Another chance to draw foreign capital opens up in Serbia.
By Biljana Pekusic for Southeast European Times in Belgrade -- 03/07/12
The Initial Public Offering initiative in Serbia will allow local companies to remain independent, but distribute shares to more investors. [Reuters]
Successful companies in Serbia could soon seek new investors through initial public offerings (IPOs) -- which would allow local companies to remain independent, but would distribute shares to a number of investors, rather than sell them to a strategic partner.
Financial experts warned that the IPO companies need a solid preparation of three to six months.
"It mostly depends on the complexity of the project and whether the shares are offered to domestic or foreign stock exchanges," Martin Hinteregger, the director of the Vienna-based corporate finance group Erste Bank, told SETimes.
Not all companies are suitable for a public offering of its shares. Investors usually look for IPO attractive industries and companies with a clearly defined and unique position that have a sustainable competitive advantage. Experts estimate there are 20 such companies in Serbia.
"Companies must be prepared to act as though they are public, meet all requirements for reporting and transparency, and prepare to share the control of the company with someone else," Marianne Rickl, assistant director of Erste Bank, told SETimes.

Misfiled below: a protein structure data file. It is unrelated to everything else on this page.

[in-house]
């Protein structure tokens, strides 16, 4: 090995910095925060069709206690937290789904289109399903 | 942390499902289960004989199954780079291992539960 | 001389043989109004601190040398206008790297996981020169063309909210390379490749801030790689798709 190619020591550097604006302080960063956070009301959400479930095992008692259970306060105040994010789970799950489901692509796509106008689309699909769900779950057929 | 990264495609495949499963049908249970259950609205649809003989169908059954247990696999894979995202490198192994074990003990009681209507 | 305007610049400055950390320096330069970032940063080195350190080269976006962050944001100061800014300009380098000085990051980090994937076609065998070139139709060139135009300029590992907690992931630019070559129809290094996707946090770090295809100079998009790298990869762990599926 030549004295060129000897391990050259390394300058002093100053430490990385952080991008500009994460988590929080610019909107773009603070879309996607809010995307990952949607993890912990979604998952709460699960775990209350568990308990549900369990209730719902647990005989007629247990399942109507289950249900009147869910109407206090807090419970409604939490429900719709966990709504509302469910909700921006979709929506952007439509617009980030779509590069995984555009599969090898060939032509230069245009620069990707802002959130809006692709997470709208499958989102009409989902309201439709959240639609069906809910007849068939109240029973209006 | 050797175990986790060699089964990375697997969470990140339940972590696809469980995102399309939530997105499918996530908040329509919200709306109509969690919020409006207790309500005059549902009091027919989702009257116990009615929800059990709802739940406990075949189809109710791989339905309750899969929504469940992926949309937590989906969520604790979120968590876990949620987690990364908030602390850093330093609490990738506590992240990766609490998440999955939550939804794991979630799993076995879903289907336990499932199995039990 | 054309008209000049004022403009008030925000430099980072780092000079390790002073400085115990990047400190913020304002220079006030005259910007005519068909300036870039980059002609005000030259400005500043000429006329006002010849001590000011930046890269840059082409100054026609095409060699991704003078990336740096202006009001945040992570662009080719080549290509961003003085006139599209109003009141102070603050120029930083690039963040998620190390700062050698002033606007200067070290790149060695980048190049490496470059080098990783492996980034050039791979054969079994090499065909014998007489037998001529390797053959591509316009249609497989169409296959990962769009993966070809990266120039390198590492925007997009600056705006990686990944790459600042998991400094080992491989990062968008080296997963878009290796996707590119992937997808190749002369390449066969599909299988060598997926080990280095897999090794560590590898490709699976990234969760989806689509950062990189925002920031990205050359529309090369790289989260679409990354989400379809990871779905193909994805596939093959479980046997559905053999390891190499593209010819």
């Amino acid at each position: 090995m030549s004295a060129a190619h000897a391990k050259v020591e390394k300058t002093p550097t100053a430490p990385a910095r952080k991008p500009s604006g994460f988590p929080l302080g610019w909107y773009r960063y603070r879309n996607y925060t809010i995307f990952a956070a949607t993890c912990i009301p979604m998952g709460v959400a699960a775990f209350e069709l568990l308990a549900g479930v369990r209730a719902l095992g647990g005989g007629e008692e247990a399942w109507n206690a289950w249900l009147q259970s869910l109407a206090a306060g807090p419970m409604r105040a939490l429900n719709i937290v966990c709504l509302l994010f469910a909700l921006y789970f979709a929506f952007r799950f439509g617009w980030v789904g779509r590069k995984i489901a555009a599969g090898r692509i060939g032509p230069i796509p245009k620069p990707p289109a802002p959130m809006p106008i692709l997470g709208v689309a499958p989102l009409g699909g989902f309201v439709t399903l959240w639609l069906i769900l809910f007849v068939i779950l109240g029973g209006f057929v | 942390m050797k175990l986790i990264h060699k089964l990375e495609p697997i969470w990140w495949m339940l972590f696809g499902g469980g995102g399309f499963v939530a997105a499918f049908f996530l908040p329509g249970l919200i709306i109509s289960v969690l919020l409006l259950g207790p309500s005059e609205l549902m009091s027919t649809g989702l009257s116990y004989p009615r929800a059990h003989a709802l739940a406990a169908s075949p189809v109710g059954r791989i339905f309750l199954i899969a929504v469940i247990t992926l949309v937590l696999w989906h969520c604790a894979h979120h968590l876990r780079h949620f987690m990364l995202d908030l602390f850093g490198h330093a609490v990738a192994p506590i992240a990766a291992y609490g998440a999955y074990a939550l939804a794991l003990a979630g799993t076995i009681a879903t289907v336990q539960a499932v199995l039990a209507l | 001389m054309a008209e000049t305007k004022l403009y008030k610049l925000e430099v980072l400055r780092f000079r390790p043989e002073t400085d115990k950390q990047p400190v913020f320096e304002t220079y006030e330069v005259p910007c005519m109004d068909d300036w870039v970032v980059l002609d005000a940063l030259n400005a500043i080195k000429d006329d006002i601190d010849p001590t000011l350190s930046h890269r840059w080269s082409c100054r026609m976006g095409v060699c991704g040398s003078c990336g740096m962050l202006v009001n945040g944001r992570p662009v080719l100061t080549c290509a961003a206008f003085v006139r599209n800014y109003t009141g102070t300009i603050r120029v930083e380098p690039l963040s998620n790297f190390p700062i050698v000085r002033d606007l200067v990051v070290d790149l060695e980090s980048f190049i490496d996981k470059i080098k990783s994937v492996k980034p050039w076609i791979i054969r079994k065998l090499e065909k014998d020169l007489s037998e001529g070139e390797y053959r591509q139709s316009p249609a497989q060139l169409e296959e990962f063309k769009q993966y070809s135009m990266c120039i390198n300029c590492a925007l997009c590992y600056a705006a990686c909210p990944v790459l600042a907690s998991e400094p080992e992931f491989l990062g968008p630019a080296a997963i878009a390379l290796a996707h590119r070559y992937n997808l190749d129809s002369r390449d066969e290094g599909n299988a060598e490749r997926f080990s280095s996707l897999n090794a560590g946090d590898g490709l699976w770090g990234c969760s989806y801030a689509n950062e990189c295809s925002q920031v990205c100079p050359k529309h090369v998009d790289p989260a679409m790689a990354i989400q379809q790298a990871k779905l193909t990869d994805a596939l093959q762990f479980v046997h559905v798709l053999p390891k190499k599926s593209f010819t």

To have stock market access, companies will have to enlist through the Belgrade Stock Exchange Commission, and provide required documents.
Radoslav Mijuskovic, owner of Agromin, a company producing agricultural machinery and tools, told SETimes this is an excellent option for successful companies. His company exports to regional countries, but it's not enough to enter the stock market.
"I'm not afraid in part to give up ownership and responsibilities to new investors, but due to the global financial crisis right now, buyers are not buying stocks even in large companies," Mijuskovic said.
Despite the decline of stock market activity in the region, the Belgrade Stock Exchange is preparing to start the IPO. The new rules on the listing have been applied to the regulated securities market, where quality companies will be listed.
"Implementation of the rules on the listing of the Belgrade Stock Exchange is important because it introduces an additional line on the financial market," Jorgic Broker, a Serbian brokerage house, said.
IPOs are expected to strengthen the capital base and raise the Serbian companies to a higher level, as is the case in Croatia, where profitable companies have been offered on the public stock market for several years now.
Croatian oil company INA joined the Zagreb Stock Exchange in 2006, when the Croatian government decided to sell its 17% ownership. Today MOL Group, one of the leading oil companies in Central and Eastern Europe, has 47.16% of shares in INA.